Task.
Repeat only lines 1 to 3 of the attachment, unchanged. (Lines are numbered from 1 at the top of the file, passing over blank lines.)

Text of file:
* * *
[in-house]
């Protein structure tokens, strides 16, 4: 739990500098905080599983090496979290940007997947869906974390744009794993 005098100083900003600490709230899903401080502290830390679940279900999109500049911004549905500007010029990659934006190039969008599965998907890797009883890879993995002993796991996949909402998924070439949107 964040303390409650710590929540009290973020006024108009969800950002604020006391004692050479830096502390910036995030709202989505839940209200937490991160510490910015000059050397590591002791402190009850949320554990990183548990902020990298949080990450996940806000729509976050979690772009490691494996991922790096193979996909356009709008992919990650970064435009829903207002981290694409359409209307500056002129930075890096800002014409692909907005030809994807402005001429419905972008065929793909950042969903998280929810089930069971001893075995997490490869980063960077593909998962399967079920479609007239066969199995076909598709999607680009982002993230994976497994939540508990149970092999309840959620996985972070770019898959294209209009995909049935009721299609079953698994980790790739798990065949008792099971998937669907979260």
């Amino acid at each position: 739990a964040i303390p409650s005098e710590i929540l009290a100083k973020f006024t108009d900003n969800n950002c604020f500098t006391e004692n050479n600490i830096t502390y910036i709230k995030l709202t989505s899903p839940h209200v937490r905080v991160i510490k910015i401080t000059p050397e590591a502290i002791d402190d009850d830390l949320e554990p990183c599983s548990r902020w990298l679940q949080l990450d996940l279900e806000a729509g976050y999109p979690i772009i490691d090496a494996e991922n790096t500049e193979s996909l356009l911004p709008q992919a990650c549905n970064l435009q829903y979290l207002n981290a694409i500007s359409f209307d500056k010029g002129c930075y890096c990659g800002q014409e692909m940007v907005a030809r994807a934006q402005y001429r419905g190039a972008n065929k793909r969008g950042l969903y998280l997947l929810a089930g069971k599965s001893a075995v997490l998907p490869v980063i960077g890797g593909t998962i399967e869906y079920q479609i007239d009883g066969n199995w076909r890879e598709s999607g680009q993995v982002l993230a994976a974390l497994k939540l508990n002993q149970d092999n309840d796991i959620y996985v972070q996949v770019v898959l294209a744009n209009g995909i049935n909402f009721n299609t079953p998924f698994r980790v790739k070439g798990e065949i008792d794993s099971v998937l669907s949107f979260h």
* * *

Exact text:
[in-house]
């Protein structure tokens, strides 16, 4: 739990500098905080599983090496979290940007997947869906974390744009794993 005098100083900003600490709230899903401080502290830390679940279900999109500049911004549905500007010029990659934006190039969008599965998907890797009883890879993995002993796991996949909402998924070439949107 964040303390409650710590929540009290973020006024108009969800950002604020006391004692050479830096502390910036995030709202989505839940209200937490991160510490910015000059050397590591002791402190009850949320554990990183548990902020990298949080990450996940806000729509976050979690772009490691494996991922790096193979996909356009709008992919990650970064435009829903207002981290694409359409209307500056002129930075890096800002014409692909907005030809994807402005001429419905972008065929793909950042969903998280929810089930069971001893075995997490490869980063960077593909998962399967079920479609007239066969199995076909598709999607680009982002993230994976497994939540508990149970092999309840959620996985972070770019898959294209209009995909049935009721299609079953698994980790790739798990065949008792099971998937669907979260």
């Amino acid at each position: 739990a964040i303390p409650s005098e710590i929540l009290a100083k973020f006024t108009d900003n969800n950002c604020f500098t006391e004692n050479n600490i830096t502390y910036i709230k995030l709202t989505s899903p839940h209200v937490r905080v991160i510490k910015i401080t000059p050397e590591a502290i002791d402190d009850d830390l949320e554990p990183c599983s548990r902020w990298l679940q949080l990450d996940l279900e806000a729509g976050y999109p979690i772009i490691d090496a494996e991922n790096t500049e193979s996909l356009l911004p709008q992919a990650c549905n970064l435009q829903y979290l207002n981290a694409i500007s359409f209307d500056k010029g002129c930075y890096c990659g800002q014409e692909m940007v907005a030809r994807a934006q402005y001429r419905g190039a972008n065929k793909r969008g950042l969903y998280l997947l929810a089930g069971k599965s001893a075995v997490l998907p490869v980063i960077g890797g593909t998962i399967e869906y079920q479609i007239d009883g066969n199995w076909r890879e598709s999607g680009q993995v982002l993230a994976a974390l497994k939540l508990n002993q149970d092999n309840d796991i959620y996985v972070q996949v770019v898959l294209a744009n209009g995909i049935n909402f009721n299609t079953p998924f698994r980790v790739k070439g798990e065949i008792d794993s099971v998937l669907s949107f979260h």